Certain antimicrobial proteins that exhibit alarmin properties contribute to both innate defense and adaptive immunity by activating multiple receptors on host cells.2730 These molecules rapidly mobilize the immune system to respond to infection and tissue injury to mediate an immediate inflammatory response that ultimately leads to wound healing and homeostasis. The granules of neutrophils, monocytes, and eosinophils contain several endogenous peptide alarmins, and NK and T cells can now be added to this list. Activated T cells and NK cells release several mediators including cytolytic GNLY, a highly cationic peptide with a broad spectrum of antimicrobial and tumoricidal effects. Several studies have confirmed that the cytolytic activity of the 9-kDa GNLY occurs in the 50-100μM range.37

It has previously been reported that the 9-kDa recombinant human GNLY could induce migration of human peripheral blood monocytes and mature DCs,32 but not Mo-iDCs or murine DCs. We confirmed that 9-kDa GNLY could induce the migration of monocyte-derived mature dendritic cells (data not shown) in vitro. In this study we observed that both 9- and 15-kDa GNLY were also able to induce migration of immature Mo-DC in vitro at nanomolar concentrations. This effect was mediated through a PTx-sensitive GiPCR. The molecular identity of the chemotactic receptor remains unknown and needs further investigation. Although no murine homolog has been identified, injection of GNLY induced a marked recruitment of mouse peritoneal inflammatory cells including neutrophils and CD11b+veGr1+veF4/80+ve monocyte/macrophage-like cells as early as 4 hours followed by a substantial increase in macrophage and CD11c positive DC populations by 24 hours. Because GNLY was also chemotactic in vitro for BMDCs, mice evidently express chemotactic receptors that respond to GNLY. On the other hand, it is likely that recruitment of inflammatory cells in the peritoneal cavity is mediated both by a combination of a direct (receptor-mediated) as well as an indirect (through induction of chemokines) effects. Thus GNLY has the capacity to attract inflammatory cells in response to danger signals.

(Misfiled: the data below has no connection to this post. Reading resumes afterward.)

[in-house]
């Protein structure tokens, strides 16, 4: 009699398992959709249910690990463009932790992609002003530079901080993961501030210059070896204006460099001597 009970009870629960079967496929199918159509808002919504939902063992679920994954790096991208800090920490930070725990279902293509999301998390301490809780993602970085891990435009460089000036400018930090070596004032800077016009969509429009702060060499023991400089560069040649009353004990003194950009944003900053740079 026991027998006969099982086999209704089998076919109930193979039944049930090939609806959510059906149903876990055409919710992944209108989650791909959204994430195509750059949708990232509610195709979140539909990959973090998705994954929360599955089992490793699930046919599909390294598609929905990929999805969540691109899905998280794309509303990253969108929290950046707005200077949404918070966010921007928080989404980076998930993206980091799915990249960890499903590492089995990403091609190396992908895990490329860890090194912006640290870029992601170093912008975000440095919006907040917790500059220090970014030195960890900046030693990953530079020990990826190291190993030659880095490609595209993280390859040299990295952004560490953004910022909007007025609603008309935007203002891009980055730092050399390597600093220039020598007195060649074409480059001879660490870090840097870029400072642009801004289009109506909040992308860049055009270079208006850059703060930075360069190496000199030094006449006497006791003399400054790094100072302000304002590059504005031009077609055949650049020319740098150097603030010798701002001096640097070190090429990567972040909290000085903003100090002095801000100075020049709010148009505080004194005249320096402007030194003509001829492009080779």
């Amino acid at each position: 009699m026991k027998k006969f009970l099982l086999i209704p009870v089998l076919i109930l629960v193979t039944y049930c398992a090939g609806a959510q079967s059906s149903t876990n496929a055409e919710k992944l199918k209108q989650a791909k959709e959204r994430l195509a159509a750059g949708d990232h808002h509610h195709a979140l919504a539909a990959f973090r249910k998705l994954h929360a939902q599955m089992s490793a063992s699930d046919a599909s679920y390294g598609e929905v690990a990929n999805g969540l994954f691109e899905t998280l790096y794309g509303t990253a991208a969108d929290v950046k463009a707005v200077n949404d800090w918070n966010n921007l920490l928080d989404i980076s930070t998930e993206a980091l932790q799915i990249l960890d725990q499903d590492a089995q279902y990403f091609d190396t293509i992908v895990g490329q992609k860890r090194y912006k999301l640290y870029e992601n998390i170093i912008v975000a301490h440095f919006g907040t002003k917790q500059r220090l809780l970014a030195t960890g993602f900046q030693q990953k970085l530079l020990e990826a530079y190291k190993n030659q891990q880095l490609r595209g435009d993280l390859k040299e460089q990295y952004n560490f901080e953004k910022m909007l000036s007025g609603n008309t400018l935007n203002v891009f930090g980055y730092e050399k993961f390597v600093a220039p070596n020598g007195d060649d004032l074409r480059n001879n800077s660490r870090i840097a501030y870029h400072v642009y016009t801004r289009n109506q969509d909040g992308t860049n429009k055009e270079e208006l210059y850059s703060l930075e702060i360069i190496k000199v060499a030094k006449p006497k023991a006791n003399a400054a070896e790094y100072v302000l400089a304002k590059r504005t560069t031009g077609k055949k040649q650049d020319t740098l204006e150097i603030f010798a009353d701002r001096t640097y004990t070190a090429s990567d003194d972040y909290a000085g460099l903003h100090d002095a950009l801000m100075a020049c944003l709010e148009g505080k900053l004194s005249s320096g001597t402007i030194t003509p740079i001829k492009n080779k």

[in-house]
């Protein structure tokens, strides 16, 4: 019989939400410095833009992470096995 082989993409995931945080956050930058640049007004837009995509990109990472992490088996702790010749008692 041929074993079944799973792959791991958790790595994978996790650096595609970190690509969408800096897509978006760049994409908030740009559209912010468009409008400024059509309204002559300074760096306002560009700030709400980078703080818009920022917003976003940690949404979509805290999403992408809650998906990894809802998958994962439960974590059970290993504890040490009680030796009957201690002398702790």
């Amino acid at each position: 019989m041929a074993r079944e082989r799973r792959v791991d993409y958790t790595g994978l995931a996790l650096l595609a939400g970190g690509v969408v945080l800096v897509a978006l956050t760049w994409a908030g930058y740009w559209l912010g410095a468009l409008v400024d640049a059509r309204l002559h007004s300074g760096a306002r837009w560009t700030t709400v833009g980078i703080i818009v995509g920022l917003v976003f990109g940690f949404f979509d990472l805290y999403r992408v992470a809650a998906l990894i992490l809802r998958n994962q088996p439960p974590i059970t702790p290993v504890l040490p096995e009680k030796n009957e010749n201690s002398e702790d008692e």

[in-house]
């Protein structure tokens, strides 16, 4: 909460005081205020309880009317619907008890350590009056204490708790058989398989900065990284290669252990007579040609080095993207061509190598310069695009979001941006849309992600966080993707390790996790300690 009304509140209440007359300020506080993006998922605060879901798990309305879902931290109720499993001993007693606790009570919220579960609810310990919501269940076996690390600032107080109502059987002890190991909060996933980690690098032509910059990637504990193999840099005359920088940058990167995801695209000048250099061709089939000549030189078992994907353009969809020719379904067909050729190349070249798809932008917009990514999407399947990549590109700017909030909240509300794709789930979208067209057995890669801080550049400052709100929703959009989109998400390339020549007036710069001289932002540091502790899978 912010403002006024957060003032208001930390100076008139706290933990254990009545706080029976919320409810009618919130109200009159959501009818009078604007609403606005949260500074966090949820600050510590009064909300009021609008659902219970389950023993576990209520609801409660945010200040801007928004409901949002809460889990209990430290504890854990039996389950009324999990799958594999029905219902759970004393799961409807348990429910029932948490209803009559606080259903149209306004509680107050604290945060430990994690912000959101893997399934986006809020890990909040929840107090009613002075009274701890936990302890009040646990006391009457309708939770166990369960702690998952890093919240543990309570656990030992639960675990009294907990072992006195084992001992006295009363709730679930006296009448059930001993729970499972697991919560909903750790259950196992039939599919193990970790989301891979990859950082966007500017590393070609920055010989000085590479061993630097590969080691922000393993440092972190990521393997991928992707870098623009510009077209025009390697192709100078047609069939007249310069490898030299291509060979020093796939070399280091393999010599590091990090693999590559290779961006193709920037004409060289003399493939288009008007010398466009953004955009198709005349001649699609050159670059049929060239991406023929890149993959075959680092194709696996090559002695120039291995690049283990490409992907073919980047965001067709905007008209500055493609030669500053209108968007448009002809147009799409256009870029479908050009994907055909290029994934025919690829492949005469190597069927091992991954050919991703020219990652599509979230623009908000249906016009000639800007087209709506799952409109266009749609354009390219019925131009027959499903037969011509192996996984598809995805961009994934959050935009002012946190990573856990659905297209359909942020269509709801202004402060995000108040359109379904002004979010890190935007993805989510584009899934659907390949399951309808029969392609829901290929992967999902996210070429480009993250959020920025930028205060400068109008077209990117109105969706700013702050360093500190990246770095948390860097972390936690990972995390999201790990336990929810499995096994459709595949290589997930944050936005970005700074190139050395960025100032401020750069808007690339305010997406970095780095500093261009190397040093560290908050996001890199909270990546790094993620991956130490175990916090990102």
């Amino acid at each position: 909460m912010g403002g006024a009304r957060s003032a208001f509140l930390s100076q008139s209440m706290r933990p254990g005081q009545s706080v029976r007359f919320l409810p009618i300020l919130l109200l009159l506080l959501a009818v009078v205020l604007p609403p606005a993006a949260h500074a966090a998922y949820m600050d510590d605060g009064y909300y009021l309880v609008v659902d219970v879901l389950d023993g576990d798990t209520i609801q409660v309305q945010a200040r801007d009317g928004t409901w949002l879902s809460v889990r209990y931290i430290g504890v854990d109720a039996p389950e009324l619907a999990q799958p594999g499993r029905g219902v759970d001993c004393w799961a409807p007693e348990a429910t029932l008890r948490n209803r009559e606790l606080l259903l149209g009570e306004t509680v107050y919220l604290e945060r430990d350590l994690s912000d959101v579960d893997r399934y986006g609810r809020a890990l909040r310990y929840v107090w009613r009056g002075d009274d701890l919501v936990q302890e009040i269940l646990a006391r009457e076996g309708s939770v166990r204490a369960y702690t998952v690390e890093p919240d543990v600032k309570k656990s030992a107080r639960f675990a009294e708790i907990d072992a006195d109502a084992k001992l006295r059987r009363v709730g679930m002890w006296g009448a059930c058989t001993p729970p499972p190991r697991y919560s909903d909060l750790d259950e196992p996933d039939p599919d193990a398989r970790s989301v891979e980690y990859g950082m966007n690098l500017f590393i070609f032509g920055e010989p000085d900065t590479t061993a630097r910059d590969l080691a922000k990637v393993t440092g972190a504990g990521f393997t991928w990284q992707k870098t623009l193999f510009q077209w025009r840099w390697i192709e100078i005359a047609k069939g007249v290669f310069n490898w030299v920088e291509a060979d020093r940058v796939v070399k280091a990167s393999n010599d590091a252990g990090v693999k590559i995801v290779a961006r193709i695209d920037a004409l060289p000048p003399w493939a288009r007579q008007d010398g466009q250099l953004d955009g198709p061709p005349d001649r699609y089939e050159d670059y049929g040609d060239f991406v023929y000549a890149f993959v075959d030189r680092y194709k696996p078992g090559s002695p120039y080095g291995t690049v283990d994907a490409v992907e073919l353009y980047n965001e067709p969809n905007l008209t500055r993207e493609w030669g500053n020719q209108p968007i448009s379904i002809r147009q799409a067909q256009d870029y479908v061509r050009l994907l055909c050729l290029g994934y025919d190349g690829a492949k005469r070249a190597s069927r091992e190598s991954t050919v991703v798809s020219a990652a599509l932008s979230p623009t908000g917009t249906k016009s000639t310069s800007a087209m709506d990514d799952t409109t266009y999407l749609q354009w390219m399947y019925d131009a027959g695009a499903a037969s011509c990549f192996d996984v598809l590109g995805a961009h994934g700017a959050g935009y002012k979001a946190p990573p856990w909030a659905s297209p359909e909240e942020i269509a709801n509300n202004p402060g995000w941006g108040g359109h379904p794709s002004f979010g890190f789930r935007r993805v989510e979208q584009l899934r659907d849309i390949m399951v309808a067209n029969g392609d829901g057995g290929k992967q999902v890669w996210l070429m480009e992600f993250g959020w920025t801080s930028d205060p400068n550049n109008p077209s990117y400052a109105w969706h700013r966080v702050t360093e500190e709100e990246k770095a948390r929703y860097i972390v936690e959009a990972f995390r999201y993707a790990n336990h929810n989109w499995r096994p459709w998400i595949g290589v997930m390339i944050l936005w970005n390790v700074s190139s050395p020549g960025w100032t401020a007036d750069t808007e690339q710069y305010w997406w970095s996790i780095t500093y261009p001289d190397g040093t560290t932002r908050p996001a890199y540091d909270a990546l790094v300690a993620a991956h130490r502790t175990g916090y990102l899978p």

Activation of monocytes by GNLY led us to believe that it may be a potent mediator of proinflammatory responses. Correspondingly, we observed GNLY to be a potent activator of both Mo-DCs and freshly isolated CD1c-positive DCs as evidenced by (1) enhanced expression of costimulatory molecules, (2) augmented proinflammatory cytokine production, and (3) enabling DCs to acquire the capacity to stimulate proliferation of allogeneic lymphocytes in vitro. Because DCs play a crucial role in regulating both innate and adaptive immune responses, it is likely that high concentrations of GNLY, like other alarmins in the inflammatory environment, may accelerate DC maturation and enable them to become functionally activated and potentiate antigen presentation and trigger antigen-specific immune responses. Although serum concentrations of GNLY under inflammatory conditions have been reported to be at nanomolar levels, higher micromolar levels (100-200 μg/mg tissue) were found in stage II and III gastric cancer tumors.11,13,1517,38 Hence, it is possible for GNLY to be present at a much higher concentrations in the local inflammatory microenvironment. Degranulating NK cells and CTLs may also deliver relatively high concentrations of GNLY onto the surface of target cells. Consequently, we used pathophysiologically relevant concentrations in our studies.